highLow = 0; // started low period
  }

  if (elapsedMicrosSerial >= interval)
  {
    readPWM();
  }
}

void readPWM()
{
  OnTime = pulseIn(PWM_PIN, HIGH);
  Serial.print("Measured On Time: ");
  Serial.print(OnTime);
  Serial.println(" us");
  
  previousMicrosSerial = previousMicrosSerial + interval;
}

I have attached screen captures of the input signal and the serial monitor output.

I'll read up on the pin interrupt 6v6gt! Thanks.

TheMemeberFormerlyKnowAsAWOL; I am not familiar with "ISR". I'll do a search.

Thanks

PWMSig.JPG

SerialOutput.JPG

PWMSig.JPG

SerialOutput.JPG

I tried something else. Turned on the PWM on pin 5, and connected it to pin 9.

Changed the code so that every time a button is pressed, a random number is generated to create a different duty cycle of the PWM signal on pin 5;

  randNumber = random(255);
  analogWrite(PWMGenerator,randNumber);
  Serial.print("Random number: ");
  Serial.println(randNumber);

Then I read the OnTime, OffTime, and calulate the Pulse width, frequency and duty cycle;

  ONCycle = pulseIn(PWM_PIN, HIGH);
  OFFCycle = pulseIn(PWM_PIN, LOW);

  T = ONCycle + OFFCycle;
  DutyCycle = (ONCycle  * 100) / T;
  F = 1000000 / T;                        // 1000000 = microsecond 10^-6 goes to upper
  
  Serial.print("High Time = ");
  Serial.print(ONCycle);
  Serial.print(" us");
  Serial.print("\n");

  Serial.print("Low Time = ");
  Serial.print(OFFCycle);
  Serial.print(" us");
  Serial.print("\n");

  Serial.print("Pulse Width = ");
  Serial.print(T);
  Serial.print(" us");
  Serial.print("\n");
      
  Serial.print("Frequency = ");
  Serial.print(F);
  Serial.print(" Hz");
  Serial.print("\n");

  Serial.print("DutyCycle = ");
  Serial.print(DutyCycle);
  Serial.print(" %");
  Serial.print("\n");

This seems to work great! Here is a read out of the serial monitor;

16:10:30.112 -> ********** - System Initialized - **********
16:10:32.672 -> CAN Message Received
16:10:32.672 -> Switch Status: 0
16:10:32.706 -> Message sent!
16:10:32.984 -> Random number: 232
16:10:32.984 -> High Time = 865 us
16:10:32.984 -> Low Time = 92 us
16:10:32.984 -> Pulse Width = 957 us
16:10:32.984 -> Frequency = 1044 Hz
16:10:32.984 -> DutyCycle = 90.00 %
16:10:44.976 -> CAN Message Received
16:10:44.976 -> Switch Status: 0
16:10:44.976 -> Message sent!
16:10:45.284 -> Random number: 19
16:10:45.284 -> High Time = 65 us
16:10:45.284 -> Low Time = 944 us
16:10:45.284 -> Pulse Width = 1009 us
16:10:45.284 -> Frequency = 991 Hz
16:10:45.284 -> DutyCycle = 6.00 %

Hopefully it will still work when the system is in the car and receives a 100Hz PWM signal!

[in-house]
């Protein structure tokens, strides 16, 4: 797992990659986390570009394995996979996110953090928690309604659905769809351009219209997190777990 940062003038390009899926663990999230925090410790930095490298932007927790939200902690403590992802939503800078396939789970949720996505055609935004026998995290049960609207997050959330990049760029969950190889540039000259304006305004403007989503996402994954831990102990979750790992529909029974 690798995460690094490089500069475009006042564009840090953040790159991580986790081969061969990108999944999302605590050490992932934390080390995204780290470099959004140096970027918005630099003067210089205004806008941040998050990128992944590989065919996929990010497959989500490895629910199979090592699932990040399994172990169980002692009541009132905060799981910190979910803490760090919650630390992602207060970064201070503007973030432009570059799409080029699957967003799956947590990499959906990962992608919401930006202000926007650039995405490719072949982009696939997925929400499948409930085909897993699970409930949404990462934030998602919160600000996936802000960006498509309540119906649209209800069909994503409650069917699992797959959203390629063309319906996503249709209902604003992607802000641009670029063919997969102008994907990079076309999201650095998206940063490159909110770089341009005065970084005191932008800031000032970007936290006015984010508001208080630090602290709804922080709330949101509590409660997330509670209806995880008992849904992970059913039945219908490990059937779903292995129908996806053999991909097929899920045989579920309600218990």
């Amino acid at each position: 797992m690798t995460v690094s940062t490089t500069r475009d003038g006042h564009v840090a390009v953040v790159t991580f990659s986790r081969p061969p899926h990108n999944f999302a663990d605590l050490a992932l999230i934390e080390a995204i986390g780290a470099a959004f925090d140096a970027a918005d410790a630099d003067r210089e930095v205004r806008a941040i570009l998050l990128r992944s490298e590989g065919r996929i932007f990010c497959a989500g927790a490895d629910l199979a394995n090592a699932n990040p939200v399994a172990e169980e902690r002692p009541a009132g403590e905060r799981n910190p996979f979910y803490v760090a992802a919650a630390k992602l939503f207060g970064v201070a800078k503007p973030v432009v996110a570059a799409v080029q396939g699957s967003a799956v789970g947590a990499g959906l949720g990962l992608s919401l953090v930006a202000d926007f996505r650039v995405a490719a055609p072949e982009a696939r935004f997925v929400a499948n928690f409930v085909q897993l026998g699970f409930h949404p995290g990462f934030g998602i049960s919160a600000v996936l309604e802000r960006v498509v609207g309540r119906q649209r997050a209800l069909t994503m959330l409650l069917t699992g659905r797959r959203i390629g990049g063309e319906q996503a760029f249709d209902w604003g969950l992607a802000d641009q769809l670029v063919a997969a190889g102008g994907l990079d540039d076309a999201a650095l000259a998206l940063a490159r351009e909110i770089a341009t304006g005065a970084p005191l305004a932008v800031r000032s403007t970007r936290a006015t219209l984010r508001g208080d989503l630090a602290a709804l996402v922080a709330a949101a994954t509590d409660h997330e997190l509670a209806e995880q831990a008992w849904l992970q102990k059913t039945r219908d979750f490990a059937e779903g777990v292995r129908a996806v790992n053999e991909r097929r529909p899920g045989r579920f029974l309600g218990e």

Thanks for the help all!

There's something wrong with the calculation of DutyCycle:

shelbygt350:
16:10:32.984 -> High Time = 865 us
16:10:32.984 -> Low Time = 92 us
16:10:32.984 -> DutyCycle = 90.00 %

DutyCycle = 865 / (865 + 92) * 100% = 90.3866 % !

shelbygt350:
16:10:45.284 -> High Time = 65 us
16:10:45.284 -> Low Time = 944 us
16:10:45.284 -> DutyCycle = 6.00 %

DutyCycle = 65 / (944 + 65) * 100% = 6.442 % !

Hi Erik (Goedemiddag)

I noticed that the duty cycle calculation is not 100% precise. It always returns a round number for some reason. However, for what I am doing, it does not matter. I need to know if the DC is either 20% or 80%, so a ball park number is good enough.

Do you have an idea why it is spitting out rounded numbers?

Thanks!

It is putting out truncated values because you’re doing integer arithmetic.

Hi TheMemberFormerlyKnownAsAWOL

Thanks for your reply. I understand what you are saying, but I don't quite know where in the code that happens. The only thing I can think of is;

const int PWM_PIN = 9;

Is that the issue? If not, would you please point me in the right direction? I am pretty new to this stuff and learning.

Thanks!

unsigned long ONCycle;              //oncycle variable
unsigned long OFFCycle;   // INTEGER variable
unsigned long T;                 // INTEGER variable
unsigned long F;                 // INTEGER variable
float DutyCycle;                   

...

  T = ONCycle + OFFCycle; // INTEGER arithmetic
  DutyCycle = (ONCycle / T) * 100; // INTEGER arithmetic
  F = 1000000 / T;    // INTEGER arithmetic

Try casting the integer expression values in the DutyCycle calculation to “float”

  DutyCycle = (ONCycle / T) * 100; // INTEGER arithmetic

No, use:

  DutyCycle = 100 * ONCycle / T; // INTEGER arithmetic

Always do multiplication first, to avoid truncation error (unless you anticipate overflow).

Thanks TheMemberFormerlyKnownAsAWOL and aarg!

I didn't realize that a long and integer are similar (but 32 bit vs 64 bit). I will assign these variables as float and test the code.

Aarg, I appreciate your suggestion on doing multiplications first. That sounds like a good rule to go by when coding.

Thanks!

shelbygt350:
I didn’t realize that a long and integer are similar (but 32 bit vs 64 bit). I will assign these variables as float and test the code.

Don’t think of “int” as simply “integer”.

“long” is an integer.
“char” is an integer.
“uint64_t” is an integer.

Think of “int” as “nasty, implementation-defined integer that may bite me on the ass if I don’t think carefully about it”.

I do.

Aarg, I appreciate your suggestion on doing multiplications first. That sounds like a good rule to go by when coding.

…but be careful that that multiplication doesn’t wrap-around too.